Give a LOT of thought of who you want to work for and the culture you want to be in. Rather than just trying to get a job. In my early career, particularly straight out of university, I was flat broke. I chased any job. Very little regard for who or where or why. Having now worked for the man for nearly 20 years I realize my folly. The man can  generally be a prick. Whether it’s because he managed to hire a company full of arseholes or he makes you work too hard. He doesn’t train you. Develop you. Reward you. Or the work you do is pointless, no value or low passion for you. That latest app you are developing to allow more people to ”connect” online and ”chat”.? Who gives a fuck. If you really must work for someone –

  • What type of industry are you really passionate about and want to work in? What do you care about?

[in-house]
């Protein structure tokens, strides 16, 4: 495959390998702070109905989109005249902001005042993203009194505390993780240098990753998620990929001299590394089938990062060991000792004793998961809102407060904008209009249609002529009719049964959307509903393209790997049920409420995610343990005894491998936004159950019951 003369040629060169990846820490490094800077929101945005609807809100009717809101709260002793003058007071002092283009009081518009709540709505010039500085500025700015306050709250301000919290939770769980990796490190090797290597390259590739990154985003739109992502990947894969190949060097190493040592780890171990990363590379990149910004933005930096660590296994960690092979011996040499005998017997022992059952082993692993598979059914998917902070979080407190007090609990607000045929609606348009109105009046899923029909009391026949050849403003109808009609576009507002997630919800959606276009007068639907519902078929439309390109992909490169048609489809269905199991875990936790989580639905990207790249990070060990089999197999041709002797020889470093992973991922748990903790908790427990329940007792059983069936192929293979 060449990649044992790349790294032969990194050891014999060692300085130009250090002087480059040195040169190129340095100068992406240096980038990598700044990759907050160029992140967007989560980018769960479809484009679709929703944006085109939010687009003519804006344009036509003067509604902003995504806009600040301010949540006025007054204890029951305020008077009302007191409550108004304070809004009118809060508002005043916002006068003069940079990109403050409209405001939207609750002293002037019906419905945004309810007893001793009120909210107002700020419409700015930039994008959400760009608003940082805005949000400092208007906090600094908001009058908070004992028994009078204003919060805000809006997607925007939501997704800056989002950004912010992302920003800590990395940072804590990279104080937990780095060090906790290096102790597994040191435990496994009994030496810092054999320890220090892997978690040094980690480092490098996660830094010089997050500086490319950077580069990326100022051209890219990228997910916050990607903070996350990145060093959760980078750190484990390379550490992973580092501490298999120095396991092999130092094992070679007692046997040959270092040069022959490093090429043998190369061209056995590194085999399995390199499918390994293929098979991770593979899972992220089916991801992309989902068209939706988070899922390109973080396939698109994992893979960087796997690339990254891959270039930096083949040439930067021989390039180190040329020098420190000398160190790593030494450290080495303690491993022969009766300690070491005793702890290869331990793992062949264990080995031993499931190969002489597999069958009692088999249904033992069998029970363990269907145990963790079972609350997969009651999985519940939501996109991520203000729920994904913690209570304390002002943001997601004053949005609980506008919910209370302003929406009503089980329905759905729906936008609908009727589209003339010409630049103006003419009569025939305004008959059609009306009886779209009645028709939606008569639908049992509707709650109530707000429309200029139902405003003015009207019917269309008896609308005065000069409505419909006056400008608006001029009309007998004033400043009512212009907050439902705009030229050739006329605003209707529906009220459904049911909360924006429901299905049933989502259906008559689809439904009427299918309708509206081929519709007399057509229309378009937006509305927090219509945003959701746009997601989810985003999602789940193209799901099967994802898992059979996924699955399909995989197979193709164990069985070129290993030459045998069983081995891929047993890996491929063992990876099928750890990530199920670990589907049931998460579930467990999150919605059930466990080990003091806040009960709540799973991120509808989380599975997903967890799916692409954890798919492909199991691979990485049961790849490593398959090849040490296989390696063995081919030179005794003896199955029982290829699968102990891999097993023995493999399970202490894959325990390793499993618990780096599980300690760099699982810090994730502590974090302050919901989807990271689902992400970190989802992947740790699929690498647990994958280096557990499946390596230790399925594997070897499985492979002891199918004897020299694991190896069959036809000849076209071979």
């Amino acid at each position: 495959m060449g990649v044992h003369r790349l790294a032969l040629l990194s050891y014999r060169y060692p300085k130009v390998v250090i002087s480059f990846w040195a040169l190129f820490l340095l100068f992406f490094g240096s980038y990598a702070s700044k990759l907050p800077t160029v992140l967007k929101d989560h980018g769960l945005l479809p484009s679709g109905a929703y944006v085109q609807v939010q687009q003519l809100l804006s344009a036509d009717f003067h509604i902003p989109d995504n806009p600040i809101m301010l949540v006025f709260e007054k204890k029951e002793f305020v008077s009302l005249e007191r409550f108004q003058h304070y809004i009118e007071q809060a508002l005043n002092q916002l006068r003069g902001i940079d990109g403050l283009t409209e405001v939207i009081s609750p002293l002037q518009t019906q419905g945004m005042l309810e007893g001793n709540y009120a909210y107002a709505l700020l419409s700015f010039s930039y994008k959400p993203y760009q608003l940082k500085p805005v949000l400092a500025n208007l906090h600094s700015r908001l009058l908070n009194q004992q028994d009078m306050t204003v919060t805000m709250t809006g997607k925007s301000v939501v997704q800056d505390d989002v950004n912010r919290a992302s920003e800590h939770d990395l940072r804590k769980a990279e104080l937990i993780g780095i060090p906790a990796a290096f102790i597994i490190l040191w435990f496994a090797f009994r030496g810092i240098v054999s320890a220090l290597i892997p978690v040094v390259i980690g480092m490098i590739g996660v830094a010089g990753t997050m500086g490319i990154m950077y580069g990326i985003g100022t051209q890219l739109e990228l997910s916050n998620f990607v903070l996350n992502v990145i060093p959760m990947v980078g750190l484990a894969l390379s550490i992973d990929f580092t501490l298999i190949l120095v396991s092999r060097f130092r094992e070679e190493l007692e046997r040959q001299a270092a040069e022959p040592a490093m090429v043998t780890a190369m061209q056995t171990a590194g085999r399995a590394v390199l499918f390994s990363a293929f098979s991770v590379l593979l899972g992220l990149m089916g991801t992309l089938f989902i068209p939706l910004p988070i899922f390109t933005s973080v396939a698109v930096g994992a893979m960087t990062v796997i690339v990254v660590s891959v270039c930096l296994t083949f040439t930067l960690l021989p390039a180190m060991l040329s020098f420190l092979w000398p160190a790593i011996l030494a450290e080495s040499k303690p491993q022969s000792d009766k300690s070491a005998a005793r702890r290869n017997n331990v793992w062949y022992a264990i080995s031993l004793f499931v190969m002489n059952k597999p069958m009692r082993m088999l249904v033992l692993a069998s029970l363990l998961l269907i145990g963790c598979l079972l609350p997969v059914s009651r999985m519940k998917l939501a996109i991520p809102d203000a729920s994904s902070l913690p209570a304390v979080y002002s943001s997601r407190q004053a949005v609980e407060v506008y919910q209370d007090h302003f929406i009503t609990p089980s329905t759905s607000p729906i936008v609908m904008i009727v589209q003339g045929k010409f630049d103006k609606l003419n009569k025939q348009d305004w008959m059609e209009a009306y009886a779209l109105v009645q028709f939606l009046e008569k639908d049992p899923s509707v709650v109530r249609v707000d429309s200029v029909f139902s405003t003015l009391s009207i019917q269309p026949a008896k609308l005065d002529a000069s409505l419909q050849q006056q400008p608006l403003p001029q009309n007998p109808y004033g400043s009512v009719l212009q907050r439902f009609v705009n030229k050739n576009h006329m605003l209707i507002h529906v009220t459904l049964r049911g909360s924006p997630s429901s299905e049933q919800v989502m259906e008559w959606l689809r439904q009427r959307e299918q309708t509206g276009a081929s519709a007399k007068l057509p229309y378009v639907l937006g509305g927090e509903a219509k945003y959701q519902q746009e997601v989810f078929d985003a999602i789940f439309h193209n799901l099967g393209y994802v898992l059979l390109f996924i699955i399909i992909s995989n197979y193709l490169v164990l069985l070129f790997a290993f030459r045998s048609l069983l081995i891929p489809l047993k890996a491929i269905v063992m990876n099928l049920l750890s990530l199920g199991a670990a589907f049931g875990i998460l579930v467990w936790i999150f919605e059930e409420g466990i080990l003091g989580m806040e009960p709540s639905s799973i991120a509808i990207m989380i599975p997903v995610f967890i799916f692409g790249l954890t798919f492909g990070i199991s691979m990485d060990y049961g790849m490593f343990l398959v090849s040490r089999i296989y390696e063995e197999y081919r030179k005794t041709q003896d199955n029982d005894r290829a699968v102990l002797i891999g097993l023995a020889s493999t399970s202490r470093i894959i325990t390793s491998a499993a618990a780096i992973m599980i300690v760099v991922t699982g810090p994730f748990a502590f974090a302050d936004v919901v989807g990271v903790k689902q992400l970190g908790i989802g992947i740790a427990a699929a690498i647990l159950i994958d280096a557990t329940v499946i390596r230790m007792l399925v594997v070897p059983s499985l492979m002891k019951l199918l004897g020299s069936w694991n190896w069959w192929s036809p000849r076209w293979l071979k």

• What culture are you looking for?
  • What travel, advancement, training and other development opportunities are there?
  • What size company?
    • Realize -> the bigger the size, the more politics, and the more arseholes. There is no getting around this. I don’t care if it’s Apple or Facebook or Google or whatever. People are all human. Everyone everywhere has the same ambitions, fears, pettiness, stress, arrogance, lies, postulating, politics. People also have friendliness, caring and kindness. It’s all mix. You will see it everywhere.
    • Had I had my time again, I likely would have chosen smaller to medium size companies. I have only worked for large corporations. That said, the grass always looks greener on the other side:).

Or Work for Yourself

Don’t even work for anyone!  Back in the 90’s, technology was a lot different than it is now. Now and beyond, it is incredible how low cost and possible it is for anyone to start a business. Money is not everything. But it can trade a lifestyle for you that is quite fun. Want to travel? Want to only work < 1/2 time? Want nice toys? A nice house? Nice clothes? A Porsche? All possible with a successful business. Now successful is the trick and in my one main attempt at this so far, I spectacularly failed. So, I have no advice at all. Other than, I do know you will likely never get rich working for the man.